“Not only do you have to worry about someone shooting at you,” Handoe said, “you have to worry about a mountain lion eating you.”
A couple of the soldiers claim to have heard local livestock shriek in agony in the dead of night while being mauled by a predator.
Whenever McConnell retires for the evening, he usually scouts out his quarters to ensure no eight-legged creatures are lurking about.
A different kind of patrol occurs a few hours later, when several soldiers head out on a night watch. Militants like to lay roadside bombs after dark, so patrols of this nature are intended to prevent that.
On this night, the only significant action is a work crew improving the unpaved river road. Equipped with night-vision goggles, soldiers scan the road, hills and ridge lines for any mischief. Nothing appears out of the ordinary and, over time, talk turns to home and the near future.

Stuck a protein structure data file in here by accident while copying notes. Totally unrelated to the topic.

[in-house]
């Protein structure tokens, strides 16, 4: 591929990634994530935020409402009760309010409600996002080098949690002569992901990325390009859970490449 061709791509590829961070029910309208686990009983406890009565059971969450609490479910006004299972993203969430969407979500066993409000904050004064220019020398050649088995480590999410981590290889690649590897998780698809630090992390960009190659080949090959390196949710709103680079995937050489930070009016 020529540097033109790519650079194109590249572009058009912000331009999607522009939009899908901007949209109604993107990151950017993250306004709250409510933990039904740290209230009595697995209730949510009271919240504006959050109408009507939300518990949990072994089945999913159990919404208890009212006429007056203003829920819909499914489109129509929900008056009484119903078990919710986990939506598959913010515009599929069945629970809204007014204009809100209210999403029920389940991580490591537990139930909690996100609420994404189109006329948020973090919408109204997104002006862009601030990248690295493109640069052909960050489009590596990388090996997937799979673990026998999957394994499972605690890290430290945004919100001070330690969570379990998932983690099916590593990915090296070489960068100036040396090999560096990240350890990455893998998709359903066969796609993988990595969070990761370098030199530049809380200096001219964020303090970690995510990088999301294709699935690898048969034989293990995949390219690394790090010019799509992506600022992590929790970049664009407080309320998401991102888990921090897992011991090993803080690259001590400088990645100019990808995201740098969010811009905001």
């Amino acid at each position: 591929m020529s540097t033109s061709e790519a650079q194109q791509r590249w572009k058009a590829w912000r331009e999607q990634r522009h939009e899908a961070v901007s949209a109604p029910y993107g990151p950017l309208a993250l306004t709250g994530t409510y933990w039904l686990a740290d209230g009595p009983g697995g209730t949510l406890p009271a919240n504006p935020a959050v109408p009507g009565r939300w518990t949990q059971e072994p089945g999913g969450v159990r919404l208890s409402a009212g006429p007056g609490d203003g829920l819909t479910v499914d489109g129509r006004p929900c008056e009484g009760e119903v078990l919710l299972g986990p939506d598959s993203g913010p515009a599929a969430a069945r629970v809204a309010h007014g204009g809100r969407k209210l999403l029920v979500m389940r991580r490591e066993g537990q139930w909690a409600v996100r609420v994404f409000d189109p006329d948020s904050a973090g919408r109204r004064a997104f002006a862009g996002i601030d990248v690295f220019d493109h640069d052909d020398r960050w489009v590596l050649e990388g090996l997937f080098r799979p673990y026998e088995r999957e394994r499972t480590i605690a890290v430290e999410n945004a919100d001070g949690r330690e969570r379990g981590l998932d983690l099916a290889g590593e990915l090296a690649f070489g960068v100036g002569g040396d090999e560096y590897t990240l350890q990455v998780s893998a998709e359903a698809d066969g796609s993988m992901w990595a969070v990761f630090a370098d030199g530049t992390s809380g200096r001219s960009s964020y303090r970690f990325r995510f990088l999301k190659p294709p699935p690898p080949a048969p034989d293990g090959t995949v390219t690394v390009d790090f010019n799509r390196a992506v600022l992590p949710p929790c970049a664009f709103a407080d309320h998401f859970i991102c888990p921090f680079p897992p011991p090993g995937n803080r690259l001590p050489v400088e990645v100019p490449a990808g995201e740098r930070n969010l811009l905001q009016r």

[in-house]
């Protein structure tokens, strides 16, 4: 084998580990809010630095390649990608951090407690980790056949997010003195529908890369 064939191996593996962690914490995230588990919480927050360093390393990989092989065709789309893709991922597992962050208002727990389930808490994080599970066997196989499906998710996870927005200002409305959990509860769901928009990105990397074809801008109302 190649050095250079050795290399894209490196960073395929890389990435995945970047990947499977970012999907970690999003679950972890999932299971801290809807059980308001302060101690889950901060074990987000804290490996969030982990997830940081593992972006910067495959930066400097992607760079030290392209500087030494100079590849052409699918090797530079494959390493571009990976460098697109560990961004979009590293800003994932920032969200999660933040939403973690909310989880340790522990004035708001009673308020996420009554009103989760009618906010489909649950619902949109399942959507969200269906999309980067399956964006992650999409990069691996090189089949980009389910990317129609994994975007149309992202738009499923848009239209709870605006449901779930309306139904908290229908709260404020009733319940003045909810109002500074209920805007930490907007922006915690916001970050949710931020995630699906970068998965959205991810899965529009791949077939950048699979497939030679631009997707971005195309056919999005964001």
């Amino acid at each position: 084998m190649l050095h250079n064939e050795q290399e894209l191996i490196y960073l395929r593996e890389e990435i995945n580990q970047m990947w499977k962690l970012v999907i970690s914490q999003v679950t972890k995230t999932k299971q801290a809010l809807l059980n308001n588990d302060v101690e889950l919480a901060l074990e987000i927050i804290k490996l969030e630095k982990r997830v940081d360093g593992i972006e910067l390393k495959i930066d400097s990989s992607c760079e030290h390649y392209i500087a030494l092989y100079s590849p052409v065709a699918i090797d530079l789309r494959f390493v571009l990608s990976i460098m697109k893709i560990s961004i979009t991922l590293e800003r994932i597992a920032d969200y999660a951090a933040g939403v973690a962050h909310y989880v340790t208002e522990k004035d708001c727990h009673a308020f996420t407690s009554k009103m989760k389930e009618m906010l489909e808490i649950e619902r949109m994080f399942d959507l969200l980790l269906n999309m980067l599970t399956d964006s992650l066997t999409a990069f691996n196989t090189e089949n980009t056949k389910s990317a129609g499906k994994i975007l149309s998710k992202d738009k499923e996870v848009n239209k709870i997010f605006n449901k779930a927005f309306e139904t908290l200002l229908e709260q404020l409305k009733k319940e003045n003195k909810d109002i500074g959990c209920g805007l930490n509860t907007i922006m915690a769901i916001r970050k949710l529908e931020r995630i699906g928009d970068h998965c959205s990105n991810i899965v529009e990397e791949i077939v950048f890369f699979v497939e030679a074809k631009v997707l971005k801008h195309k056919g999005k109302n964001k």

Staff Sgt. Clint Brubeck, born in Africa to a pair of missionaries, enlisted in the Marine Corps several years back. After his enlistment, he returned to the civilian world but found it unfulfilling, so he joined the Army.
“All my jobs seemed pointless,” Brubeck said of his civilian experience. “It was all about money, and I was bored.”
Safely back at camp, the night watchmen shuffle back to their dens to grab a few hours of shut-eye. A couple of them opt for a late, late night snack before turning in. Off in the distance, a melodic voice from a nearby mosque begins to arouse the faithful for the predawn prayer.
Coffee, tea and jihad
A pancake breakfast is followed by a pot of coffee brewed by Spc. Dan Bowen. Some in the platoon refer to him as “Mr. International” because of his globe-trotting ways. At 21, he already has been to China, Russia and much of western Europe.
Lo, the commander of 3rd Platoon, samples some of Bowen’s brew as he prepares for a meeting with the Wotapor District police chief. Lo took over the platoon last June, four days after its previous commander, 1st Lt. Forrest Ewens, died along with another soldier in a bomb attack. Lo described his predecessor as quiet, religious and a man of strong morals.
“He spoke softly,” Lo said, “but he could walk the walk.”